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The Pastry War
Épisode de l'expédition du Mexique en 1838.jpg
Bombing of San Juan de Ulúa in 1838
DateNovember 27, 1838 - March 9, 1839
(3 months, 1 week and 3 days)
Result French victory
Mexican government accepts to pay the 600,000 pesos
France France
Supported by
United States United States
Supported by
United Kingdom United Kingdom
 Republic of Texas
Commanders and leaders
Charles Baudin Antonio López de Santa Anna
Guadalupe Victoria
Mariano Arista
3,000 3,239 one battalion
Casualties and losses
8 dead
60 wounded
224 dead or wounded none

The Pastry War (Spanish language: Guerra de los pasteles , French language: Guerre des Pâtisseries)[1] began with the naval blockade of some Mexican ports and the capture of the fortress of San Juan de Ulúa in Veracruz by French forces in November 1838 and ended with a British-brokered peace in March 1839. This incident was the first and lesser of Mexico's two 19th-century wars with France, being followed by the French invasion of 1861–67.


The war arose from the widespread civil disorder that plagued the early years of the Mexican republic. In 1828, President Manuel Gómez Pedraza ejected Lorenzo de Zavala from the office of governor of the state of México. Zavala, supported by Antonio López de Santa Anna, was able to rally most of the garrison in Mexico City (then a part of México state) to his aid. Four days of fighting in Mexico City resulted in Zavala winning and installing a new president, Vicente Guerrero.

The fighting in the streets destroyed a great deal of personal property. The average citizen had little recourse for damages suffered. They had no consuls, or representatives to speak on their behalf. Foreigners whose property was damaged or destroyed by rioters or bandits were usually unable to obtain compensation from the government, and began to appeal to their own governments for help. Despite the repeated French claims, the French government let the matter subside.

Course of war

French troops under the Prince de Joinville attack General Arista's residence in Veracruz.

In 1838 a French pastry cook, Remontel, claimed that his shop in the Tacubaya district of Mexico City had been ruined by looting Mexican officers in 1828. He appealed to France's King Louis-Philippe. Coming to its citizen's aid, France demanded 600,000 pesos in damages. This amount was extremely high: in comparison, an average workman's daily pay was about one peso. In addition to this amount, Mexico had defaulted on millions of dollars' worth of loans from France. Diplomat Baron Deffaudis gave Mexico an ultimatum to pay, or the French would demand satisfaction. When the payment was not forthcoming from president Anastasio Bustamante, the king sent a fleet under Rear Admiral Charles Baudin to declare a blockade of all Mexican ports from Yucatán to the Rio Grande, to bombard the Mexican fortress of San Juan de Ulúa, and to seize the port of Veracruz. Virtually the entire Mexican Navy was captured at Veracruz by December 1838. Mexico declared war on France.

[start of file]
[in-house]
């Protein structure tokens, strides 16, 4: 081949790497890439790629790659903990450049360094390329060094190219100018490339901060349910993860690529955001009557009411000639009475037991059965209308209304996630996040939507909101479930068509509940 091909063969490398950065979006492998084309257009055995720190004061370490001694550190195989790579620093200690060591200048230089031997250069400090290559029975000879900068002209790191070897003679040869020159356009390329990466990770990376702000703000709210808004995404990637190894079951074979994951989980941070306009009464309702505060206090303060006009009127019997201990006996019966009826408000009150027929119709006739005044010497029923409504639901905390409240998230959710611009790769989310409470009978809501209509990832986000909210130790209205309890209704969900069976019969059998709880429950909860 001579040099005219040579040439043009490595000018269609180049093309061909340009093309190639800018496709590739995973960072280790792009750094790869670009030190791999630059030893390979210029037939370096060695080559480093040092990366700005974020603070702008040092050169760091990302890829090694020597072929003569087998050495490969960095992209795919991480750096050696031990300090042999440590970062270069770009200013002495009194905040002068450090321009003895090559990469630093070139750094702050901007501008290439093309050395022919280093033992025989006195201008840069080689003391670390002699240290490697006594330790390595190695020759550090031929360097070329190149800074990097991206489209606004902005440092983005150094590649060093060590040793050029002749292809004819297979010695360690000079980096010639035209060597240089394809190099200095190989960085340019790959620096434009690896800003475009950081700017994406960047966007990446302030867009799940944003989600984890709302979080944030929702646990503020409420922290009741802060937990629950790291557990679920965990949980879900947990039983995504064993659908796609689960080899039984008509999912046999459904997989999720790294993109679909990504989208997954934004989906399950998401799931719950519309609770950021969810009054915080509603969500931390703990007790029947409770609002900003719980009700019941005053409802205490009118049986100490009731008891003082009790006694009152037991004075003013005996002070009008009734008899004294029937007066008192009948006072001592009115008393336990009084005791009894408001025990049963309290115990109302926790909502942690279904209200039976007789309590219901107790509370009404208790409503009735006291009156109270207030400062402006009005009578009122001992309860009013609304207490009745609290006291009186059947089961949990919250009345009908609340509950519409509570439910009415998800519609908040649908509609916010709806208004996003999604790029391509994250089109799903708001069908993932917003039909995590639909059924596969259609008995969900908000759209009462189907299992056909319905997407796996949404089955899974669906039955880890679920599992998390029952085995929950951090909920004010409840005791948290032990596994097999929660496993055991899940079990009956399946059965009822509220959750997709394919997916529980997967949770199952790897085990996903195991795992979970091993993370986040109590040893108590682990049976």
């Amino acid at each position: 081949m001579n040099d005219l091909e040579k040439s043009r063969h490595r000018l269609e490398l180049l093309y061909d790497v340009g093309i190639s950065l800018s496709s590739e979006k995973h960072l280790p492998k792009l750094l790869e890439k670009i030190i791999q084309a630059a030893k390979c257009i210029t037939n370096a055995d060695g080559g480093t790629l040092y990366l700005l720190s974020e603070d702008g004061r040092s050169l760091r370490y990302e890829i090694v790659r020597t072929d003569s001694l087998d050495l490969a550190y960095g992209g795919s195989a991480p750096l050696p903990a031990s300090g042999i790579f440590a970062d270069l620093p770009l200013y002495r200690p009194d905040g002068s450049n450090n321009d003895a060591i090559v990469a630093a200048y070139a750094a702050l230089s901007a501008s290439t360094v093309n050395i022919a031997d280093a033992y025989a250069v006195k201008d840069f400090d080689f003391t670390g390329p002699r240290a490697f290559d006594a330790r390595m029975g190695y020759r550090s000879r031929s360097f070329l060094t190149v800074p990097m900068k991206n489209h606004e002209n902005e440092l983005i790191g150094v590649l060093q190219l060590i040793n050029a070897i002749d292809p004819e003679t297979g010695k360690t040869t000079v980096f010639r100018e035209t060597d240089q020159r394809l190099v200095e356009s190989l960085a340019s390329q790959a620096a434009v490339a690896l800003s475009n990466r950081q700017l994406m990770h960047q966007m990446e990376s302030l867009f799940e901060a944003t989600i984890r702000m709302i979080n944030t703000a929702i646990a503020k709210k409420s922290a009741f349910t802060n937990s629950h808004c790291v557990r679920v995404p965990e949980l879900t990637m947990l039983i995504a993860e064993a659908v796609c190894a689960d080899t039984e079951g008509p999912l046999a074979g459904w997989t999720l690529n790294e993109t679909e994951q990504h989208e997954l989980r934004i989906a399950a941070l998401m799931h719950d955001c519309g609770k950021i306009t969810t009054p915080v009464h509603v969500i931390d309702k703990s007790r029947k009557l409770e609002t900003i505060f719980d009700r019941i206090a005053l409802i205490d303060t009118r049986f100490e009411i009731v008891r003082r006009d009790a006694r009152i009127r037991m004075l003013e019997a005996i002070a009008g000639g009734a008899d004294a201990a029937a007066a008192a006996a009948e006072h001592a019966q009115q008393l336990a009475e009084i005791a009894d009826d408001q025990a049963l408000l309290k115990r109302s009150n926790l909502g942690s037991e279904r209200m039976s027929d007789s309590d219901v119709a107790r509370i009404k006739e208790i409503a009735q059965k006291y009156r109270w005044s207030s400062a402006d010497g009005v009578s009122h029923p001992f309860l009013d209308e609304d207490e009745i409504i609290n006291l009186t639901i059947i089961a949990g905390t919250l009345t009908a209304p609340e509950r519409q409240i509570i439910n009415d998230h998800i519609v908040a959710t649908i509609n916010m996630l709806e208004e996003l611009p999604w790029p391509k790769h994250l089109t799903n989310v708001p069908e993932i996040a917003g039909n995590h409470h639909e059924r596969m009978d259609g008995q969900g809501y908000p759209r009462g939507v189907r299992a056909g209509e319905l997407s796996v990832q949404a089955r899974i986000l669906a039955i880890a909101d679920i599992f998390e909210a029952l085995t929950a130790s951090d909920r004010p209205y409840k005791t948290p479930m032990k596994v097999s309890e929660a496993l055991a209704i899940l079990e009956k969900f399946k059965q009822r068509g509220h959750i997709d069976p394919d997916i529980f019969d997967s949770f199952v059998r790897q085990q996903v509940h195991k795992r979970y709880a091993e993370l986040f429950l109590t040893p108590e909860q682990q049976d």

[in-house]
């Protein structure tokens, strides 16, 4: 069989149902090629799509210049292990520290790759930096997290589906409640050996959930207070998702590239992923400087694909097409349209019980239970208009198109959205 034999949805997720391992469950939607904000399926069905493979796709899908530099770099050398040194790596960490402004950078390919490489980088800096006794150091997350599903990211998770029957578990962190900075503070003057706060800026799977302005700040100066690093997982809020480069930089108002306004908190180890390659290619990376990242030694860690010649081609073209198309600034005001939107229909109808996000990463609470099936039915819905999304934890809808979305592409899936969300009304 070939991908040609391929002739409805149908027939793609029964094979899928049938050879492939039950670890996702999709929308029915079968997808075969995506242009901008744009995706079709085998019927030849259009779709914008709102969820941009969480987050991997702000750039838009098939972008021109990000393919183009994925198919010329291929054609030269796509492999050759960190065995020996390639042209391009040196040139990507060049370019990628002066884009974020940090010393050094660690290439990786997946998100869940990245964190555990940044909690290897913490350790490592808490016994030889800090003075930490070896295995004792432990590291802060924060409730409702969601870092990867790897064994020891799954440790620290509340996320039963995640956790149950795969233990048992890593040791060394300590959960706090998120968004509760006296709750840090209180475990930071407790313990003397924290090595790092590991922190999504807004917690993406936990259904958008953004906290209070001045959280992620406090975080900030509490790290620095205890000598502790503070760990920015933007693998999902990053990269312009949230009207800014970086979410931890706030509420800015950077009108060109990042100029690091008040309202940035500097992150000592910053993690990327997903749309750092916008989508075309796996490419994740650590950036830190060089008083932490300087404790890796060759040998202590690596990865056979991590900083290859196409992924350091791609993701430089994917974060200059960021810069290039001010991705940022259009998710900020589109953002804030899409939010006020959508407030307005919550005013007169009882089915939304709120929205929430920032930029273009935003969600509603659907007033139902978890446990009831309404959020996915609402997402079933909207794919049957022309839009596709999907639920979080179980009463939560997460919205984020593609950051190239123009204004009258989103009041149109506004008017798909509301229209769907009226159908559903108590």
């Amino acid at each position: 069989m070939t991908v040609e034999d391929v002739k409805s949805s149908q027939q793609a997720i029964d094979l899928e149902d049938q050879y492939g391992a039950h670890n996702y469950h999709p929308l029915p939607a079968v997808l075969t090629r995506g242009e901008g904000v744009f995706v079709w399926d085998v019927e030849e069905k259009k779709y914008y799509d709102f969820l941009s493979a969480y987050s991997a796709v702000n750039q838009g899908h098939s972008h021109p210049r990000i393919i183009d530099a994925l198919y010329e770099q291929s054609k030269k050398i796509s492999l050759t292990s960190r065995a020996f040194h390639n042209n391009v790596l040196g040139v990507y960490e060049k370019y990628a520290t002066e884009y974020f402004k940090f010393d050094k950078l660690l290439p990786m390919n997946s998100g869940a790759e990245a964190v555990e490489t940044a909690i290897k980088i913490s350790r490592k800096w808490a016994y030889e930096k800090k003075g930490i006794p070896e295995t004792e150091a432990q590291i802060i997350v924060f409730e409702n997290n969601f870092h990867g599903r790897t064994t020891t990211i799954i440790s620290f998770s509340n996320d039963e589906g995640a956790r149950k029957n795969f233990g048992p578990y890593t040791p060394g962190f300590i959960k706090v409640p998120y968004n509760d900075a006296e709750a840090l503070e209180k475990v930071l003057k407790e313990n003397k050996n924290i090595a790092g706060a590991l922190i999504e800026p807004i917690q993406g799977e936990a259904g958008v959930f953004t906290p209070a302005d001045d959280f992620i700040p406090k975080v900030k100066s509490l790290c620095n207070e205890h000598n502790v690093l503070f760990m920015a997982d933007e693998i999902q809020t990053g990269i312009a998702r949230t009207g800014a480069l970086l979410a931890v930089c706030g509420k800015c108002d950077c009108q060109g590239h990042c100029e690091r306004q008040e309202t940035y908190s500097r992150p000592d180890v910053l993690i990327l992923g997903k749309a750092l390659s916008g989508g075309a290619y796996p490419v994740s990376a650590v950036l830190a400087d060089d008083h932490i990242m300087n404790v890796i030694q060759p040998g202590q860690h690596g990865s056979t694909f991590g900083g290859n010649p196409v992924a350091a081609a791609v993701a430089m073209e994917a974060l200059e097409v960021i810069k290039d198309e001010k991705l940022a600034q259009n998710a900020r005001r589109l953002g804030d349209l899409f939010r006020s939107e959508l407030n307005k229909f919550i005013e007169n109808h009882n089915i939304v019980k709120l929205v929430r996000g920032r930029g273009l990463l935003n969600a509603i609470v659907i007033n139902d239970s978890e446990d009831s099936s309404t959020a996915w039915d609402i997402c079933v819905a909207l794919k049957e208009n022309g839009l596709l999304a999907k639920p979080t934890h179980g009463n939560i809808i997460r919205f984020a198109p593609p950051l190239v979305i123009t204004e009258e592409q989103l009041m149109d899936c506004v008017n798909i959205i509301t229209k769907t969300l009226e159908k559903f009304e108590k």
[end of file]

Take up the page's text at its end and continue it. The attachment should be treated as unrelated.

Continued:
With trade cut off, the Mexicans began smuggling imports into Corpus Christi, Texas, and then into Mexico. Fearing that France would blockade Texan ports as well, a battalion of men of the Republic of Texas force began patrolling Corpus Christi Bay to stop Mexican smugglers. One smuggling party abandoned their cargo of about a hundred barrels of flour on the beach at the mouth of the bay, thus giving Flour Bluff its name. The United States, ever watchful of its relations with Mexico, sent the schooner Woodbury to help the French in their blockade. Meanwhile, acting without explicit government authority, Santa Anna came out of retirement from his hacienda near Xalapa and surveyed Veracruz. He asked the government to use his services, and he was immediately ordered to fight the French by any means necessary. He led Mexican forces against the French and in a skirmish with the rear guard of the French, Santa Anna was wounded in the leg by French grapeshot. His leg was amputated, and buried with full military honors.[2] Exploiting his wounds with eloquent propaganda, Santa Anna catapulted back to power.

Peace restored

With the diplomatic intervention of Great Britain, eventually President Bustamante agreed to pay the 600,000 pesos and the French forces withdrew on 9 March 1839.


  1. Commonly known in Spanish as the Primera intervención francesa en México, "first French intervention in Mexico".


  • Nofi, Albert A.; The Alamo and the Texas War for Independence; Da Capo Press; ISBN 0-306-80563-4
  • Warner, Michael S.; Consise Encyclopedia of Mexico; Fitzroy Dearborn.
  • Marley, David; Wars of the Americas: a chronology of armed conflict in the New World, 1492 to the present

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